Dumaw Woodland Nature Preserve

County: Oceana Established: 2023 60 acres
Features
  • Fishing
  • Hiking
  • Scenic Vista
  • Sensitive Habitat
  • Water Feature
  • Wildlife Viewing
Amenities
  • Leashed Pets Allowed
  • Parking

At a Glance

  • Approximate Street Address: 4245 West Hogan Road, Pentwater, MI
  • Views of lazy Dumaw Creek can be enjoyed throughout Dumaw Woodland Nature Preserve. Trails guide visitors through a quiet, scenic forest. 
  • Trail Length: 0.4 miles
  • Before you visit, check out our preserve guidelines. If you have any questions, feel free to contact us

A parking area is located off Hogan Road. Look for a sign marking the entrance. Follow the two-track and posted signs south, past the oil rig access road, for a quarter mile until you arrive at the parking area. Please do not park on or block the oil rig access road on your way into the preserve.

Please note: The entrance road to the preserve is only partially plowed in winter. Use of a vehicle with four-wheel drive is recommended for accessing this preserve in winter.

Dumaw Woodland Nature Preserve is a Category 2 LCWM Nature Preserve. Category 2 preserves may have limited parking or shorter trail systems. Trails are narrower and may feature areas with steeper grades or staircases. Most trails can be hiked in 30 minutes or less.

Trail Information

  • Natural surface 
  • 1.5 feet wide 
  • Average Grade: 1% 
  • Max Grade: 6% 
  • Average Cross Slope: <2%

The 0.4-mile trail loop leads visitors along scenic Dumaw Creek, which is bordered by beautiful sedges and shady cedars and hemlocks. The trail is mostly flat. There are a few areas with roots, rocks, and holes that may be more difficult to traverse.

Conservation Value

Dumaw Woodland Nature Preserve is mostly forested. The preserve also features wetlands and the floodplain of Dumaw Creek, which flows into the North Branch of the Pentwater River and ultimately Pentwater Lake and Lake Michigan in the town of Pentwater. The preserve protects about 1,500 feet of frontage on Dumaw Creek and 700 feet of frontage on the Pentwater River.

The preserve is located within the boundary of the Manistee National Forest, upstream of Pentwater State Game area, and in the Pere Marquette-White River Watershed. Dumaw Woodland Nature Preserve’s connections to other protected lands and waterways mean that the benefits of its permanent preservation are amplified and extend beyond the property’s borders.

The preserve supports a variety of birds and wildlife, including bears, bobcats, owls, turkeys, and foxes. Salmon and steelhead spawn in Dumaw Creek. The forest consists of hemlock, oak, maple, white and red pine, and more. Ephemeral wildflowers paint the forest floor in spring, and ferns blanket it in summer. An immense variety of plants can be found in the preserve’s wetlands.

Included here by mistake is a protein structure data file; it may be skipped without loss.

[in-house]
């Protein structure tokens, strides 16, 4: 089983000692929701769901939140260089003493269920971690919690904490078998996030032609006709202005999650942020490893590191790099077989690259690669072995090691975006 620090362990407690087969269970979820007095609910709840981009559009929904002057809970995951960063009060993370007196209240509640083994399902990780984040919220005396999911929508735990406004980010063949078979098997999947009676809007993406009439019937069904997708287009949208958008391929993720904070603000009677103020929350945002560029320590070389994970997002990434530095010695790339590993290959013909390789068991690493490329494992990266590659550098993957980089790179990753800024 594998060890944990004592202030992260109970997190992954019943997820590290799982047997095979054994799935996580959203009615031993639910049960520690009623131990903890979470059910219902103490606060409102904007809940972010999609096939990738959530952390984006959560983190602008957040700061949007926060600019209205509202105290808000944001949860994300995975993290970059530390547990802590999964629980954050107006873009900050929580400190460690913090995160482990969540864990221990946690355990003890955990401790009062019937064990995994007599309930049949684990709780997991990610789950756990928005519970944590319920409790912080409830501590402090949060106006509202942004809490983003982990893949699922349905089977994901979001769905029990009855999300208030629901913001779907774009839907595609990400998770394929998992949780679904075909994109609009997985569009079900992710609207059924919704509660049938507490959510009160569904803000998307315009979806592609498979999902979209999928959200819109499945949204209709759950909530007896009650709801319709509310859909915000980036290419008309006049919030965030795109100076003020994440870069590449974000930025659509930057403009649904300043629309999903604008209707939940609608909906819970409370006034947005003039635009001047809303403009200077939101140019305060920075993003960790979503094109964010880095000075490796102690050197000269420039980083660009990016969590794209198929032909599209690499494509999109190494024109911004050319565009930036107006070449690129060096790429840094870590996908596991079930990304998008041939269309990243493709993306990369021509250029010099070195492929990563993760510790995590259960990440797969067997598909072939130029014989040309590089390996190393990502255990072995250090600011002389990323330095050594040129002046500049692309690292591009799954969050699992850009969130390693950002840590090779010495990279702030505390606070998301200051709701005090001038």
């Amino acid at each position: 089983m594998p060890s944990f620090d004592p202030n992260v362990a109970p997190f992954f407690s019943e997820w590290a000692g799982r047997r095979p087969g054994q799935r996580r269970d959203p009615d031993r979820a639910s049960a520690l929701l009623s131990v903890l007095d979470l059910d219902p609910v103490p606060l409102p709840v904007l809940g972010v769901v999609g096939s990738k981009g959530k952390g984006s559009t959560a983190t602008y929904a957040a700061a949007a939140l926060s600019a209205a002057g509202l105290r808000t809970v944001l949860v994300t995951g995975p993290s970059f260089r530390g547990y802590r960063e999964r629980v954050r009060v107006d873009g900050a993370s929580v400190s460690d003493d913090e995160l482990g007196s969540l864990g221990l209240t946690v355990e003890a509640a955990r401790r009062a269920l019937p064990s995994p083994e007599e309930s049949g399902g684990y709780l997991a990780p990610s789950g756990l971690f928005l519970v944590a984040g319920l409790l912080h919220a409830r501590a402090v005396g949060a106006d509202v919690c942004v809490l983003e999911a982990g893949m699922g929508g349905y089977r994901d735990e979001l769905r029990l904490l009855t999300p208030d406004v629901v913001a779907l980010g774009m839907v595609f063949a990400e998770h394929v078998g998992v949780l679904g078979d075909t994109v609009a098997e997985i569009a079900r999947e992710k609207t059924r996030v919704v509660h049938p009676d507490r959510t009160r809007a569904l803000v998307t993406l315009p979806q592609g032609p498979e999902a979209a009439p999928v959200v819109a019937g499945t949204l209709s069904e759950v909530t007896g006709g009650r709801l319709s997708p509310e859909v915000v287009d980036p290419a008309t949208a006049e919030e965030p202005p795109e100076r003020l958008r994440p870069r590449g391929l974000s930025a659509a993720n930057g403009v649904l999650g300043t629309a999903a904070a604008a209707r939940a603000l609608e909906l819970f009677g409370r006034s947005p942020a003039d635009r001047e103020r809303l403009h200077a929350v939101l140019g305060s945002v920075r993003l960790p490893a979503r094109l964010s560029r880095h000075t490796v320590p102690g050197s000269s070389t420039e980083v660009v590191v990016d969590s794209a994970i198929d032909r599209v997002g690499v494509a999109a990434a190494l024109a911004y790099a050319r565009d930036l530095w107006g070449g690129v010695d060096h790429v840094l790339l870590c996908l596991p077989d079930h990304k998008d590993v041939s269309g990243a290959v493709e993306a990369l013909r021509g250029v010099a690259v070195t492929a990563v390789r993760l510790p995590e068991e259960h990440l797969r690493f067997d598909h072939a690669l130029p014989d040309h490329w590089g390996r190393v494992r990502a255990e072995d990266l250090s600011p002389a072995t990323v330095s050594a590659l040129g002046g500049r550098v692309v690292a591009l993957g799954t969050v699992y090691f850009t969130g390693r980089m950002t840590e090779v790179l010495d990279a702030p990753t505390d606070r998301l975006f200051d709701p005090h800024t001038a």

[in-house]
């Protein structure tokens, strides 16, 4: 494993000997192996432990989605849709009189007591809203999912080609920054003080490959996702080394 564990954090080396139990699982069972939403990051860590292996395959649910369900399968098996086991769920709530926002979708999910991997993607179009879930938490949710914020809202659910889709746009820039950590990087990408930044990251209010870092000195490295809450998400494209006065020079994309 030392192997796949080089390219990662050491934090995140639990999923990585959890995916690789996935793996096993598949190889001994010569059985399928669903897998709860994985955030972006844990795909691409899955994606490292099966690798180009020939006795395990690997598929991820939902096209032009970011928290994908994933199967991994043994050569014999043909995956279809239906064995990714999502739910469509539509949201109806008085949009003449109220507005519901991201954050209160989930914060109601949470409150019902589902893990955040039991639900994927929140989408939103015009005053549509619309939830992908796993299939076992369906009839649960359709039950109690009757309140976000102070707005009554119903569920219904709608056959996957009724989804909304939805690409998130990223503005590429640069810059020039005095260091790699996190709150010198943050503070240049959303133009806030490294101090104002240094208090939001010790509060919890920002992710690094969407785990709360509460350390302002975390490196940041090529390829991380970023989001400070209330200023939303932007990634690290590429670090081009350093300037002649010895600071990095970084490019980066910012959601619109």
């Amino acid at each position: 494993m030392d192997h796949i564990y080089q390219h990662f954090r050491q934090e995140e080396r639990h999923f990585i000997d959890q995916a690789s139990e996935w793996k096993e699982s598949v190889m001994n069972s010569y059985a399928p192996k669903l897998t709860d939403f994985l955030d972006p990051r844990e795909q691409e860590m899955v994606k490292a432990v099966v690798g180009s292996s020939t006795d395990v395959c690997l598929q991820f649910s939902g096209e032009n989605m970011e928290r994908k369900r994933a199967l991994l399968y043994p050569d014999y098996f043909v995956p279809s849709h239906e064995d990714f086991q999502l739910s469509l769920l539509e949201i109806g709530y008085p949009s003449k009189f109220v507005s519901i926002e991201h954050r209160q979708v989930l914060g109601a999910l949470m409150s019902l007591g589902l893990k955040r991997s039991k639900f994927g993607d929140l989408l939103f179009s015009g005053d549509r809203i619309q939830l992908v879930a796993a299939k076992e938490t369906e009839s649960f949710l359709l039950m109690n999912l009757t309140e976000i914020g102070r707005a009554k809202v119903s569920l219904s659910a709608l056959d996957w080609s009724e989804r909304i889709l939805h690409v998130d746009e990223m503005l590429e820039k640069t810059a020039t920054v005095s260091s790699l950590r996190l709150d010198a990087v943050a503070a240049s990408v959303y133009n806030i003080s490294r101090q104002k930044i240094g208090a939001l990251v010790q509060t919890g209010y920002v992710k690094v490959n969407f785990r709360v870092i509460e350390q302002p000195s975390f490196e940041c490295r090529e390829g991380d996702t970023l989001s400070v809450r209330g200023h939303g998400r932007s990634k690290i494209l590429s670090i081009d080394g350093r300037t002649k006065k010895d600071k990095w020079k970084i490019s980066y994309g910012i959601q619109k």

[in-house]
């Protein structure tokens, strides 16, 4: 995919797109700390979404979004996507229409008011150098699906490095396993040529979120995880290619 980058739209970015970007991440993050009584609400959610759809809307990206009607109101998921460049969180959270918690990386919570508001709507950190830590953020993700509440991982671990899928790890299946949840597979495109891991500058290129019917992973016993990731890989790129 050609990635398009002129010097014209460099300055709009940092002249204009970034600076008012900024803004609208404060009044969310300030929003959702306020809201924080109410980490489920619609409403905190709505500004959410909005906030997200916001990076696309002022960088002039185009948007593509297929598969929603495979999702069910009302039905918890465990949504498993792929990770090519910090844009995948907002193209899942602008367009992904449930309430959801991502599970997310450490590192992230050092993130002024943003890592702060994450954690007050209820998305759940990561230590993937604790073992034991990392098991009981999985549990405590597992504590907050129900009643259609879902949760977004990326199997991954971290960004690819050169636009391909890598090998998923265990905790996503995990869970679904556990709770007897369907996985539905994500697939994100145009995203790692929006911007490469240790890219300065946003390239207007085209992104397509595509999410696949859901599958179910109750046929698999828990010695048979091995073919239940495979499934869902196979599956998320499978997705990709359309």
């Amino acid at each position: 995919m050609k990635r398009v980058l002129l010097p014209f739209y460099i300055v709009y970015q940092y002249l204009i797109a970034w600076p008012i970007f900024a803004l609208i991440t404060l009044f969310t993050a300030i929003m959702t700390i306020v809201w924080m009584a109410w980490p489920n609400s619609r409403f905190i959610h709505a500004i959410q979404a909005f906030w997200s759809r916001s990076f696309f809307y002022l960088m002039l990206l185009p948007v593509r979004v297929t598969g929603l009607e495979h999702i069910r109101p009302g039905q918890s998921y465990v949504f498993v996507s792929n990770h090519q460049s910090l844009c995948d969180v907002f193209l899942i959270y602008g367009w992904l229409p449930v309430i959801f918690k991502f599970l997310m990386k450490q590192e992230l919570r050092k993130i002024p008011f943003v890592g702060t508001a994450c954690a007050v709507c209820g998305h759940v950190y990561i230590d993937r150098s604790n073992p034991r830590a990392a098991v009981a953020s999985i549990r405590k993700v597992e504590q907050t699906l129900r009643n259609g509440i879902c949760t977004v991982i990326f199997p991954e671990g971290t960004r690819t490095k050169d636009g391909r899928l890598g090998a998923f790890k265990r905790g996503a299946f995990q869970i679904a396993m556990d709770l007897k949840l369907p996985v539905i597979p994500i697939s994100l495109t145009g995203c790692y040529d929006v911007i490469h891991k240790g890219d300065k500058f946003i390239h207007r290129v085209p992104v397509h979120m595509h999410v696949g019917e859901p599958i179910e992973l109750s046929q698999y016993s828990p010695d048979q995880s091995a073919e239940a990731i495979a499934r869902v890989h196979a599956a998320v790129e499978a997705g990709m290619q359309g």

The Land Conservancy’s goals for managing the property include working with volunteers to remove invasive species and encouraging the development of mature, biodiverse ecosystems.

History

The preserve sits on a sandy lake plain that was formed after the last period of glaciation when Lake Michigan water levels were much higher. Blowing dune sand, plus the erosive action of Dumaw Creek, formed the topography now seen on the preserve.

Prior to European colonization, Native American cultures lived in the area for over 10,000 years. Through activities like village clearings, fuelwood cutting, agricultural clearing, hunting, food harvesting, and fire, Native Americans shaped the ecology of the landscapes they inhabited. A Native American village stood close to the preserve and was inhabited until the early 1600s.

According to General Land Office surveys completed around 1800, the landscape once consisted of a mix of beech-sugar-maple-hemlock forest and cedar swamp. These habitats dwindled and suffered as settlers clearcut the forests for timber and planted conifer plantations.

Paul Tomandl purchased the property in the 1970s while working for the U.S. Army Corps of Engineers in Oceana County, after he saw a flyer advertising 40 acres for sale in the local Pink Elephant Diner. Paul and his wife Dee and their family and friends used the land to camp, hunt, fish, and explore. He planted thousands of trees and created trails running through the property. When an adjacent parcel went up for sale in the 1990s, he purchased it, extending the property’s reach south to the Pentwater River.

Paul always intended to protect the property from development. While preparing his estate plans, he decided to donate the property to the Land Conservancy of West Michigan so that others could enjoy the restorative benefits of time spent by the calmly flowing waters of Dumaw Creek and in the shade of the surrounding forest. The Land Conservancy of West Michigan acquired the property in 2023.

Features
  • Fishing
  • Hiking
  • Scenic Vista
  • Sensitive Habitat
  • Water Feature
  • Wildlife Viewing
Amenities
  • Leashed Pets Allowed
  • Parking

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